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42 of the most common orthotics terms you should learn

Both professionals and amateurs alike are susceptible to sports injuries, regardless of your fitness levels.

Whilst warming up before exercise and cooling down afterwards are integral parts of playing sport, sometimes pushing the body too far or playing a contact sport can lead to a sprain or joint condition and a spell on the sidelines.

When you do find yourself sat in front of a doctor or a physiotherapist a few of the following terms may come up, so here’s your chance to brush up on a few of them so you can understand what is going on.

Spine Clinician1

Glossary of Terms

This is a sports injury glossary of terms which you will typically encounter, including some of the more common anatomical and medical terms used.

Abduct: To move a limb away from the middle of the body.

Achilles Tendonitis: Chronic pain around the Achilles tendon which is caused by degeneration (rather than inflammation) and more correctly termed Achilles tendinopathy.

Aduct: To move a limb towards the middle of the body.

Anterior Cruciate Ligament (ACL): A ligament deep in the knee joint which connects the femur with the tibula. It prevents hyperextension and too much rotation of the knee joint.

Biomechanical: Relates to the mechanical characteristics of the human body.

Bursa: A sac of fluid within joints to prevent friction between two tissues.

Bursitis: Inflammation of a bursa, generally as a result of overuse.

Chronic: An injury or condition that develops over time and persists for a prolonged period.

Collagen: A protein-based connective tissue which constitutes the greater part of bone, skin, cartilage, tendon, and ligaments.

Contusion: A bruise.

Dislocation: Displacement of one or more bones in a joint.

Epicondyle: A raised prominence on a bone, usually where a muscle, tendon or ligament is attached.

Epicondylitis: Inflammation at the epicondyle of a long bone. It is common at the lateral epicondyle of the elbow, where it is commonly known as Tennis Elbow, or at the medial epicondyle, where it is known as Golfer’s Elbow.

External Rotation: Movement of a limb or body part away from the mid line of the body.

Fascia: A collagenous soft tissue sheath that encloses an organ or muscle.

Femur: The bone which runs from the hip to the knee.

Fibula: The smaller of the two shin bones, located on the lateral aspect of the leg.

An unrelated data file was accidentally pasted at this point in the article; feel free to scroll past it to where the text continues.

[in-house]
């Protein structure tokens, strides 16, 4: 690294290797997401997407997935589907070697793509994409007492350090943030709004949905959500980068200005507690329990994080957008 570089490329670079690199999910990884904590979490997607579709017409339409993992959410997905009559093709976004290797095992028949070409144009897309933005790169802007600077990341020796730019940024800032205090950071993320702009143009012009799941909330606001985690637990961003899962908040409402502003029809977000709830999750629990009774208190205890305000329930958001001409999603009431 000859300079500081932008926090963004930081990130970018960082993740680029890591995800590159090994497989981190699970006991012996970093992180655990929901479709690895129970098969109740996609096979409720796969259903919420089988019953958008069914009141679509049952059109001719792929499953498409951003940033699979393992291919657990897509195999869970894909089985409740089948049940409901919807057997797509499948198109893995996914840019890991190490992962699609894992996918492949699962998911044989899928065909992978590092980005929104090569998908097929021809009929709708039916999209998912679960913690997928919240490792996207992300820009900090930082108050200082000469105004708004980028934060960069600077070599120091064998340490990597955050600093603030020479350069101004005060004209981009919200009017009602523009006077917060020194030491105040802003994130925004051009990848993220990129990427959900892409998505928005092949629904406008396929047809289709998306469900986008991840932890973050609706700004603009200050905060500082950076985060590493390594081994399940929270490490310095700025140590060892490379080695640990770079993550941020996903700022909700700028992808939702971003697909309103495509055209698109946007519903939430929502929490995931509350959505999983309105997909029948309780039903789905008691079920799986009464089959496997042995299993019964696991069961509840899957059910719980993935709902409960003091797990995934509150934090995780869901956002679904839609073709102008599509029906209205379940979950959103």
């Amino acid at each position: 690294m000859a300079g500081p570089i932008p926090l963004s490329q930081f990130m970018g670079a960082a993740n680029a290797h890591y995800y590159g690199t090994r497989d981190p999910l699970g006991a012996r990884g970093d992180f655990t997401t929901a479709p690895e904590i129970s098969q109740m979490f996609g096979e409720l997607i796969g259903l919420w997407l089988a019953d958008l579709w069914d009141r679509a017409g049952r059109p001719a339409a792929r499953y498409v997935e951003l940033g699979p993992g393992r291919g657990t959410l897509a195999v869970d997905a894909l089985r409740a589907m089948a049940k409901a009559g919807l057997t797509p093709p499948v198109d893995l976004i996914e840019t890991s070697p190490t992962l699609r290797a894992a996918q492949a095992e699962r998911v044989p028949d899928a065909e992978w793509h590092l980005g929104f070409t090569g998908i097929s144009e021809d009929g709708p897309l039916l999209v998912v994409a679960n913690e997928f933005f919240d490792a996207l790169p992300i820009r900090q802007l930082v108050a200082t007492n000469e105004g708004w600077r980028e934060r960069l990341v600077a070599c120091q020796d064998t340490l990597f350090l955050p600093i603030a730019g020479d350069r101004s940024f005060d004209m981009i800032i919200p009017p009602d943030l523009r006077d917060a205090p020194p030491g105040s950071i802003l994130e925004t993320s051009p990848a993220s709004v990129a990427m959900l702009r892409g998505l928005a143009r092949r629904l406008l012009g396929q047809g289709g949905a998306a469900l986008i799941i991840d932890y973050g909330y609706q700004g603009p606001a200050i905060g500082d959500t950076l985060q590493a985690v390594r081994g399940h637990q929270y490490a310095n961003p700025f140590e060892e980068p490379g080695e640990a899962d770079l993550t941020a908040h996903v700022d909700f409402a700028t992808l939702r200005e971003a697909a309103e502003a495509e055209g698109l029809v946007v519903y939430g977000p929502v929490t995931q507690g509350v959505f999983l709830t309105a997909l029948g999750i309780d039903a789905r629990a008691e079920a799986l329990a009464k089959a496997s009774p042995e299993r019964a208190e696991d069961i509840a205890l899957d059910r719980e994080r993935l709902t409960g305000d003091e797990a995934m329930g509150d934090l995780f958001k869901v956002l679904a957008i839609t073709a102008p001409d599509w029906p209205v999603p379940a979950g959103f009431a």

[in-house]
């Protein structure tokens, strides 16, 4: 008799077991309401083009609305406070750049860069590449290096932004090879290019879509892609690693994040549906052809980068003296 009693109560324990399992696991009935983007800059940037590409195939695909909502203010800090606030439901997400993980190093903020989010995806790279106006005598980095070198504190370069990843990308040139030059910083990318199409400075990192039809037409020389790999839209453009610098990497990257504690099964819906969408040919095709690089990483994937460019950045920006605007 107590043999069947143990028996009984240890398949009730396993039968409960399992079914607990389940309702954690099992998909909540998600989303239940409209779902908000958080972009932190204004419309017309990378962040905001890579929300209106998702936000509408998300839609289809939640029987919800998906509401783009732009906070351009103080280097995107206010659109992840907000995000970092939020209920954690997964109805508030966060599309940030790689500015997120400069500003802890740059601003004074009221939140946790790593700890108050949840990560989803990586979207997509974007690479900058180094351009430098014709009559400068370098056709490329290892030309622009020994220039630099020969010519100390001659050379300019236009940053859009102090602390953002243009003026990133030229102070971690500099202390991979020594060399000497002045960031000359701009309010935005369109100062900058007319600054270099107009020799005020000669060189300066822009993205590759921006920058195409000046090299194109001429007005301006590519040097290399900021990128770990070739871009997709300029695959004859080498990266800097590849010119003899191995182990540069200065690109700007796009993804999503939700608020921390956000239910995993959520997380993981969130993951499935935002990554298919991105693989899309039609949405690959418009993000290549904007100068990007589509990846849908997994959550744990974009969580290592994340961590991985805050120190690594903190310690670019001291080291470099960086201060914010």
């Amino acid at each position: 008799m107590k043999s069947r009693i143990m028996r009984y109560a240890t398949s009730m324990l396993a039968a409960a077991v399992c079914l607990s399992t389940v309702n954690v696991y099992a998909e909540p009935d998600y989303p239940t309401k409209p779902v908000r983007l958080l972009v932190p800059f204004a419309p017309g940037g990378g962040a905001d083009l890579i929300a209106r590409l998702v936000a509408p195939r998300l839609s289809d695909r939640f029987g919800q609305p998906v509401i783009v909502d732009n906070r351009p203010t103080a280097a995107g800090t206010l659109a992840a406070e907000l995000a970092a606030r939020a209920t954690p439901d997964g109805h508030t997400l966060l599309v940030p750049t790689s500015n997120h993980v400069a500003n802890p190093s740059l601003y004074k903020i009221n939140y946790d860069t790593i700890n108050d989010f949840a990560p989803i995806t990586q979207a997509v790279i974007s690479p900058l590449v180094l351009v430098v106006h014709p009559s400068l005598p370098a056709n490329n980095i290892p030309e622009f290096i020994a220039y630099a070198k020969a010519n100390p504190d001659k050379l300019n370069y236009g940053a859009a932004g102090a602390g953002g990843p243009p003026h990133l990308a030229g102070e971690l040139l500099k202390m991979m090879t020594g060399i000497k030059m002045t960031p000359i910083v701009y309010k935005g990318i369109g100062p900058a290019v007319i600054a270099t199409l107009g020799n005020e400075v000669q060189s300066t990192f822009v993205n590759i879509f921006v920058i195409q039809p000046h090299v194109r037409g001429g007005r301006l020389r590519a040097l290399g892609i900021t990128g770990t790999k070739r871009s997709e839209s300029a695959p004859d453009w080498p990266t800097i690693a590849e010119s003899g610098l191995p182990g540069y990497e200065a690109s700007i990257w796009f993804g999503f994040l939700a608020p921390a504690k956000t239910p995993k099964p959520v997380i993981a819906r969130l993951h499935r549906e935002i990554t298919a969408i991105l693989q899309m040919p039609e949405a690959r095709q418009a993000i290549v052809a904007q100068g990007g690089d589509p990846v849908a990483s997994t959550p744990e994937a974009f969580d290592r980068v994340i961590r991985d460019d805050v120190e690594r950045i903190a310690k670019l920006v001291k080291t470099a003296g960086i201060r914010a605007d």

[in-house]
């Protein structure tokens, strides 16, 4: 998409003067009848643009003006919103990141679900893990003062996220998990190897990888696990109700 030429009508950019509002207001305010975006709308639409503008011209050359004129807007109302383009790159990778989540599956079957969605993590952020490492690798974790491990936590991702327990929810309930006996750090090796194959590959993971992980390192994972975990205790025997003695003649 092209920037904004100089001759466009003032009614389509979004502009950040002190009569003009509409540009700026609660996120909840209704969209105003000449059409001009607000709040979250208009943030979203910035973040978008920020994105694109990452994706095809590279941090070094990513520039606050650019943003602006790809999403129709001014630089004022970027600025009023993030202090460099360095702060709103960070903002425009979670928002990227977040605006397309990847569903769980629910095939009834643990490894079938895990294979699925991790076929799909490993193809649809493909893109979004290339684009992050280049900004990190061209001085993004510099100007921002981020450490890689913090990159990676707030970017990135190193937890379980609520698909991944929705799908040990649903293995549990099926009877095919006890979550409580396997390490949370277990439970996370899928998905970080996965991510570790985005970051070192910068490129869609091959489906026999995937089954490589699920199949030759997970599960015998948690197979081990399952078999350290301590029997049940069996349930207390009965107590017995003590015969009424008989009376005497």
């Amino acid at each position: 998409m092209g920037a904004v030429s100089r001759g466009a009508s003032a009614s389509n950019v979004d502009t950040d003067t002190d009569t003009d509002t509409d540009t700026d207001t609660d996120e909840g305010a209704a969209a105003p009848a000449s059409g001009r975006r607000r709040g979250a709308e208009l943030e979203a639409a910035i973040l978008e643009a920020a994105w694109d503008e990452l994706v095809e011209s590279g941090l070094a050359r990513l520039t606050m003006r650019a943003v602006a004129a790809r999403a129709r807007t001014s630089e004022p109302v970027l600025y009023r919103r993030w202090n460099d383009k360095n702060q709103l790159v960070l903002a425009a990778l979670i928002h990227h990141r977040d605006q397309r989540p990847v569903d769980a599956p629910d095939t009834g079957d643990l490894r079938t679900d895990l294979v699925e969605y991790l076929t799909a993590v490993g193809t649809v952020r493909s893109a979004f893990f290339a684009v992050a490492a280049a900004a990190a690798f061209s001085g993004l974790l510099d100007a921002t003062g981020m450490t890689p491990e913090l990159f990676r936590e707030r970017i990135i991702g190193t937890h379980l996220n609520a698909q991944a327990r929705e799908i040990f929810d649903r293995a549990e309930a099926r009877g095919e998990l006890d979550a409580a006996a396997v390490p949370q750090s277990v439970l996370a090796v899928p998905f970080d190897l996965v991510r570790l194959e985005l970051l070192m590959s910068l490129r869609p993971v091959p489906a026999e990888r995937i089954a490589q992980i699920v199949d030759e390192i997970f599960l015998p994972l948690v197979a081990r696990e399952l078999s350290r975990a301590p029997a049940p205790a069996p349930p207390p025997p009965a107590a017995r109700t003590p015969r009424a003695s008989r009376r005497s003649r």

Fracture:  A broken bone.

Groin strain: A strain to one of the adductor muscles.

Haematoma: A pooling of blood in soft tissue which is normally visible as a bruise.

Haemorrhage: Internal bleeding.

Hyperextension: Extension of a joint beyond the normal range of motion.

Ilio-Tibial Band: The fibrous sheath that runs along the lateral aspect of the thigh between the hip and the knee.

Immobilisation: Prevention of movement in a body part, either through strapping or plaster cast.

Inflammation: The natural response by the body to tissue damage resulting in swelling, heat and pain.

Internal Rotation: Movement of a limb or body part towards the mid line of the body.

Lateral: The further of two points or anatomical markers from the mid line of the body.

Malleolus: The bony prominences on either side of the ankle.

Medial: The nearer of two points or anatomical markers to the mid line of the body.

Neuralgia: Pain caused by damage to nerves.

Orthopaedics: The medical specialty which deals with musculoskeletal problems.

Patella: The knee cap.

Plantar Fascia: The thick band of collagenous tissue in the arch of the foot.

Posterior: Structures that are situated at the rear of the body.

Rotator Cuff: A group of four muscles — Supraspinatus, Subscapularis, Infraspinatus and Teres Minor – which provide stability to the shoulder joint.

Rupture: A complete tear of a ligament, tendon or other soft tissue.

Scapula: The shoulder blade.

Sprain: Injury involving a tear of a ligament

Strain: Injury involving a tear or partial tear of muscle tissue.

Tendonitis: Inflammation of a tendon.

Tibia: The medial shin bone.

Trauma: Injury or tissue damage caused by direct force.

Obviously, if something comes up in your consultation that you don’t fully understand then just ask and they will be happy to explain it to you as not everyone outside of the medical profession knows all the above terms off by heart.

If you’re looking for the next step in your vocabulary expansion then check out of blog on 45 of the longest and clinical names (and how to pronounce them).